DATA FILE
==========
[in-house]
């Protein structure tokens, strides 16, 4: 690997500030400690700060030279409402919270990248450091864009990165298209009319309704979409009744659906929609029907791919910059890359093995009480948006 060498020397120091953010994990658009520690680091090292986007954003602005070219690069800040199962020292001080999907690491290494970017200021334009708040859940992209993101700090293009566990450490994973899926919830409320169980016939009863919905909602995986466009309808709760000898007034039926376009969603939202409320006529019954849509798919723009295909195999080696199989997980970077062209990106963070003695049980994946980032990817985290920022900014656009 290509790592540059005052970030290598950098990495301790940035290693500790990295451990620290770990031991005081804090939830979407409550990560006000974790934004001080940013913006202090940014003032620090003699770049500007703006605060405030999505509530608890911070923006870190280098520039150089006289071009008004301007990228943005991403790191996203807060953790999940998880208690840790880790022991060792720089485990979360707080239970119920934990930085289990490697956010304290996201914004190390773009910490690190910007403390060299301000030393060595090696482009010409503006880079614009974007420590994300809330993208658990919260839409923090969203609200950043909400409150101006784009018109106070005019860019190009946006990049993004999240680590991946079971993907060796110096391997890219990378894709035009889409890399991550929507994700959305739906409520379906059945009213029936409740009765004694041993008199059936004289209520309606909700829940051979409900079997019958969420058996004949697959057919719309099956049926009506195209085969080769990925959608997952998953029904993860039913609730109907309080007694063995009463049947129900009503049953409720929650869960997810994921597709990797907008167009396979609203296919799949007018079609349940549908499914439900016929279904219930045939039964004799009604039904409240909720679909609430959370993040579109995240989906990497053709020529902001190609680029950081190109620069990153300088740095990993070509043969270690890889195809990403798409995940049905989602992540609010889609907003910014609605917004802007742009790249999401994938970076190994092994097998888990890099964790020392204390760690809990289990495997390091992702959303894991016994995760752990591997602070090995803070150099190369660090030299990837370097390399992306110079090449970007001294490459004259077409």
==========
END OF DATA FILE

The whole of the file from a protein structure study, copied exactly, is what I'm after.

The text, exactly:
[in-house]
């Protein structure tokens, strides 16, 4: 690997500030400690700060030279409402919270990248450091864009990165298209009319309704979409009744659906929609029907791919910059890359093995009480948006 060498020397120091953010994990658009520690680091090292986007954003602005070219690069800040199962020292001080999907690491290494970017200021334009708040859940992209993101700090293009566990450490994973899926919830409320169980016939009863919905909602995986466009309808709760000898007034039926376009969603939202409320006529019954849509798919723009295909195999080696199989997980970077062209990106963070003695049980994946980032990817985290920022900014656009 290509790592540059005052970030290598950098990495301790940035290693500790990295451990620290770990031991005081804090939830979407409550990560006000974790934004001080940013913006202090940014003032620090003699770049500007703006605060405030999505509530608890911070923006870190280098520039150089006289071009008004301007990228943005991403790191996203807060953790999940998880208690840790880790022991060792720089485990979360707080239970119920934990930085289990490697956010304290996201914004190390773009910490690190910007403390060299301000030393060595090696482009010409503006880079614009974007420590994300809330993208658990919260839409923090969203609200950043909400409150101006784009018109106070005019860019190009946006990049993004999240680590991946079971993907060796110096391997890219990378894709035009889409890399991550929507994700959305739906409520379906059945009213029936409740009765004694041993008199059936004289209520309606909700829940051979409900079997019958969420058996004949697959057919719309099956049926009506195209085969080769990925959608997952998953029904993860039913609730109907309080007694063995009463049947129900009503049953409720929650869960997810994921597709990797907008167009396979609203296919799949007018079609349940549908499914439900016929279904219930045939039964004799009604039904409240909720679909609430959370993040579109995240989906990497053709020529902001190609680029950081190109620069990153300088740095990993070509043969270690890889195809990403798409995940049905989602992540609010889609907003910014609605917004802007742009790249999401994938970076190994092994097998888990890099964790020392204390760690809990289990495997390091992702959303894991016994995760752990591997602070090995803070150099190369660090030299990837370097390399992306110079090449970007001294490459004259077409």